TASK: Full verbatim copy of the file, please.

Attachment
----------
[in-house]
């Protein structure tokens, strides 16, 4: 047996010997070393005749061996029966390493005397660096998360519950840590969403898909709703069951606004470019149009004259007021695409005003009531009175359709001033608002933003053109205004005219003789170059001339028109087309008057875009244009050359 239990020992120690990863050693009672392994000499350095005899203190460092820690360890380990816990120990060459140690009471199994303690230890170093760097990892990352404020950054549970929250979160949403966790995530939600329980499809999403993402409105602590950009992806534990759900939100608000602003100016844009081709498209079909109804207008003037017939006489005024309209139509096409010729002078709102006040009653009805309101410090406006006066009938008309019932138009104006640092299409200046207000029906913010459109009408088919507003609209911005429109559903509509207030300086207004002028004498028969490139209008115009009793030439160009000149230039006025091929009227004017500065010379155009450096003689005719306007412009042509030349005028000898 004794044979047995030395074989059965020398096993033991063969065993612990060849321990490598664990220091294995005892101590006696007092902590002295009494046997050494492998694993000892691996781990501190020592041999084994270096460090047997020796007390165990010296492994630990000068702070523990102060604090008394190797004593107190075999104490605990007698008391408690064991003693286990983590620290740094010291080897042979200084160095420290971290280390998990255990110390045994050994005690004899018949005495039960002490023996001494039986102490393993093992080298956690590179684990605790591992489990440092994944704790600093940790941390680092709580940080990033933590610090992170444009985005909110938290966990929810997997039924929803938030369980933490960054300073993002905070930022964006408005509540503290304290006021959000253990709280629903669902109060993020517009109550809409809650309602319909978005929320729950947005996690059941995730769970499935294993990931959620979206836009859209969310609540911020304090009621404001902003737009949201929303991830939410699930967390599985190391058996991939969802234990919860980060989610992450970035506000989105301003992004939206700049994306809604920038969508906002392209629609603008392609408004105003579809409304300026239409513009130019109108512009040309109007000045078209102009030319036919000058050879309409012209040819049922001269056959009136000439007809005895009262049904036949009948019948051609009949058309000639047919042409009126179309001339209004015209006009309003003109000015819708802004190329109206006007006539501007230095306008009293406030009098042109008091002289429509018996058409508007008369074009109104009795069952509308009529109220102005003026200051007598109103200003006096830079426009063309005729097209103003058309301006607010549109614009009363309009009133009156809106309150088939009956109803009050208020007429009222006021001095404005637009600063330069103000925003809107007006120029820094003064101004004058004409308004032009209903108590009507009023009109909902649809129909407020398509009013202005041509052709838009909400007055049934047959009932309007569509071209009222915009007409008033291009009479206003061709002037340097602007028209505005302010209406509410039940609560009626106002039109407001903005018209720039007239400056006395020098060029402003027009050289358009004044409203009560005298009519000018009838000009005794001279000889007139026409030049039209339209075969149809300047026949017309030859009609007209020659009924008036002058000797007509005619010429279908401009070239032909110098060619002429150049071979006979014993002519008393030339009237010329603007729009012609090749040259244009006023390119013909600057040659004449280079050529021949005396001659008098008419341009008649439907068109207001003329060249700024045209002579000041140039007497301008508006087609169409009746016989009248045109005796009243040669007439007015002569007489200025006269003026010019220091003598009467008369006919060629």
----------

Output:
[in-house]
């Protein structure tokens, strides 16, 4: 047996010997070393005749061996029966390493005397660096998360519950840590969403898909709703069951606004470019149009004259007021695409005003009531009175359709001033608002933003053109205004005219003789170059001339028109087309008057875009244009050359 239990020992120690990863050693009672392994000499350095005899203190460092820690360890380990816990120990060459140690009471199994303690230890170093760097990892990352404020950054549970929250979160949403966790995530939600329980499809999403993402409105602590950009992806534990759900939100608000602003100016844009081709498209079909109804207008003037017939006489005024309209139509096409010729002078709102006040009653009805309101410090406006006066009938008309019932138009104006640092299409200046207000029906913010459109009408088919507003609209911005429109559903509509207030300086207004002028004498028969490139209008115009009793030439160009000149230039006025091929009227004017500065010379155009450096003689005719306007412009042509030349005028000898 004794044979047995030395074989059965020398096993033991063969065993612990060849321990490598664990220091294995005892101590006696007092902590002295009494046997050494492998694993000892691996781990501190020592041999084994270096460090047997020796007390165990010296492994630990000068702070523990102060604090008394190797004593107190075999104490605990007698008391408690064991003693286990983590620290740094010291080897042979200084160095420290971290280390998990255990110390045994050994005690004899018949005495039960002490023996001494039986102490393993093992080298956690590179684990605790591992489990440092994944704790600093940790941390680092709580940080990033933590610090992170444009985005909110938290966990929810997997039924929803938030369980933490960054300073993002905070930022964006408005509540503290304290006021959000253990709280629903669902109060993020517009109550809409809650309602319909978005929320729950947005996690059941995730769970499935294993990931959620979206836009859209969310609540911020304090009621404001902003737009949201929303991830939410699930967390599985190391058996991939969802234990919860980060989610992450970035506000989105301003992004939206700049994306809604920038969508906002392209629609603008392609408004105003579809409304300026239409513009130019109108512009040309109007000045078209102009030319036919000058050879309409012209040819049922001269056959009136000439007809005895009262049904036949009948019948051609009949058309000639047919042409009126179309001339209004015209006009309003003109000015819708802004190329109206006007006539501007230095306008009293406030009098042109008091002289429509018996058409508007008369074009109104009795069952509308009529109220102005003026200051007598109103200003006096830079426009063309005729097209103003058309301006607010549109614009009363309009009133009156809106309150088939009956109803009050208020007429009222006021001095404005637009600063330069103000925003809107007006120029820094003064101004004058004409308004032009209903108590009507009023009109909902649809129909407020398509009013202005041509052709838009909400007055049934047959009932309007569509071209009222915009007409008033291009009479206003061709002037340097602007028209505005302010209406509410039940609560009626106002039109407001903005018209720039007239400056006395020098060029402003027009050289358009004044409203009560005298009519000018009838000009005794001279000889007139026409030049039209339209075969149809300047026949017309030859009609007209020659009924008036002058000797007509005619010429279908401009070239032909110098060619002429150049071979006979014993002519008393030339009237010329603007729009012609090749040259244009006023390119013909600057040659004449280079050529021949005396001659008098008419341009008649439907068109207001003329060249700024045209002579000041140039007497301008508006087609169409009746016989009248045109005796009243040669007439007015002569007489200025006269003026010019220091003598009467008369006919060629």